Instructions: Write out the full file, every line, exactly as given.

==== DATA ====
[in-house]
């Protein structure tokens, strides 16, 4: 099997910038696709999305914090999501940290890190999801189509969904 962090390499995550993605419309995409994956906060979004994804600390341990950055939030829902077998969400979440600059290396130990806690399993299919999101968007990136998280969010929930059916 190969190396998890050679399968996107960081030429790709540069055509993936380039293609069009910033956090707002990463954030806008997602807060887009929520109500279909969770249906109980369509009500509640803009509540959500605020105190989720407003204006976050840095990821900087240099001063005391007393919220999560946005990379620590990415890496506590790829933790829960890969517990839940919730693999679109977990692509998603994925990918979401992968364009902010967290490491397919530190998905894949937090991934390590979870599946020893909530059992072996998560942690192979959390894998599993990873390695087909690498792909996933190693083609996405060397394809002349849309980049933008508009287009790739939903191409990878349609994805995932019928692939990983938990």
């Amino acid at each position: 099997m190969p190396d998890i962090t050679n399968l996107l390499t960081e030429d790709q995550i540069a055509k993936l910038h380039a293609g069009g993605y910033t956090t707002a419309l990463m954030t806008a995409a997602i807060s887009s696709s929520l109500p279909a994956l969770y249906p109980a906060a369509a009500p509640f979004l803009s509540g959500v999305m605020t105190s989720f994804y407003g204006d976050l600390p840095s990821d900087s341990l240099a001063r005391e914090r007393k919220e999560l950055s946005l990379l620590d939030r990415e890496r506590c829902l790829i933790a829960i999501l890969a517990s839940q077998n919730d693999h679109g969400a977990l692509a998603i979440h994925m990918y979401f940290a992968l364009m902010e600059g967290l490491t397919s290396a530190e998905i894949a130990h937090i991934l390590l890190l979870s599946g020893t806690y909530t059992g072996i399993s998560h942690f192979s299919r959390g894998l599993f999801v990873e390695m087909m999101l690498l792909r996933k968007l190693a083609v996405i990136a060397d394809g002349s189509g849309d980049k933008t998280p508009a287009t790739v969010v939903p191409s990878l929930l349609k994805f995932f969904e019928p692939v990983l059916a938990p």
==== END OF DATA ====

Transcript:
[in-house]
């Protein structure tokens, strides 16, 4: 099997910038696709999305914090999501940290890190999801189509969904 962090390499995550993605419309995409994956906060979004994804600390341990950055939030829902077998969400979440600059290396130990806690399993299919999101968007990136998280969010929930059916 190969190396998890050679399968996107960081030429790709540069055509993936380039293609069009910033956090707002990463954030806008997602807060887009929520109500279909969770249906109980369509009500509640803009509540959500605020105190989720407003204006976050840095990821900087240099001063005391007393919220999560946005990379620590990415890496506590790829933790829960890969517990839940919730693999679109977990692509998603994925990918979401992968364009902010967290490491397919530190998905894949937090991934390590979870599946020893909530059992072996998560942690192979959390894998599993990873390695087909690498792909996933190693083609996405060397394809002349849309980049933008508009287009790739939903191409990878349609994805995932019928692939990983938990």
């Amino acid at each position: 099997m190969p190396d998890i962090t050679n399968l996107l390499t960081e030429d790709q995550i540069a055509k993936l910038h380039a293609g069009g993605y910033t956090t707002a419309l990463m954030t806008a995409a997602i807060s887009s696709s929520l109500p279909a994956l969770y249906p109980a906060a369509a009500p509640f979004l803009s509540g959500v999305m605020t105190s989720f994804y407003g204006d976050l600390p840095s990821d900087s341990l240099a001063r005391e914090r007393k919220e999560l950055s946005l990379l620590d939030r990415e890496r506590c829902l790829i933790a829960i999501l890969a517990s839940q077998n919730d693999h679109g969400a977990l692509a998603i979440h994925m990918y979401f940290a992968l364009m902010e600059g967290l490491t397919s290396a530190e998905i894949a130990h937090i991934l390590l890190l979870s599946g020893t806690y909530t059992g072996i399993s998560h942690f192979s299919r959390g894998l599993f999801v990873e390695m087909m999101l690498l792909r996933k968007l190693a083609v996405i990136a060397d394809g002349s189509g849309d980049k933008t998280p508009a287009t790739v969010v939903p191409s990878l929930l349609k994805f995932f969904e019928p692939v990983l059916a938990p």